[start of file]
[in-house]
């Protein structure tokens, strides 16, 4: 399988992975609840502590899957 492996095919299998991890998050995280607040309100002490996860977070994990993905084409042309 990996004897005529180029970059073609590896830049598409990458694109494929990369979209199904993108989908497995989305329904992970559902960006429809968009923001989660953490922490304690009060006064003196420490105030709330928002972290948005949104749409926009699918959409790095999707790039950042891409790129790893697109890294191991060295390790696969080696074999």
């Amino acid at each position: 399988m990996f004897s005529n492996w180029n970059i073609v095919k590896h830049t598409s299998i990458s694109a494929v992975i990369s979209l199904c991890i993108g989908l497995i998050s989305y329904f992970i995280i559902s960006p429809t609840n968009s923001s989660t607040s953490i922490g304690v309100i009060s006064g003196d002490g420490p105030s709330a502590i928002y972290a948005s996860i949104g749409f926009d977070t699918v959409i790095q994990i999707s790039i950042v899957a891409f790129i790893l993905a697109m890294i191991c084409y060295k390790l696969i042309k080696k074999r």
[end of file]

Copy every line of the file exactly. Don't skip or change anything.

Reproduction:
[in-house]
């Protein structure tokens, strides 16, 4: 399988992975609840502590899957 492996095919299998991890998050995280607040309100002490996860977070994990993905084409042309 990996004897005529180029970059073609590896830049598409990458694109494929990369979209199904993108989908497995989305329904992970559902960006429809968009923001989660953490922490304690009060006064003196420490105030709330928002972290948005949104749409926009699918959409790095999707790039950042891409790129790893697109890294191991060295390790696969080696074999």
């Amino acid at each position: 399988m990996f004897s005529n492996w180029n970059i073609v095919k590896h830049t598409s299998i990458s694109a494929v992975i990369s979209l199904c991890i993108g989908l497995i998050s989305y329904f992970i995280i559902s960006p429809t609840n968009s923001s989660t607040s953490i922490g304690v309100i009060s006064g003196d002490g420490p105030s709330a502590i928002y972290a948005s996860i949104g749409f926009d977070t699918v959409i790095q994990i999707s790039i950042v899957a891409f790129i790893l993905a697109m890294i191991c084409y060295k390790l696969i042309k080696k074999r």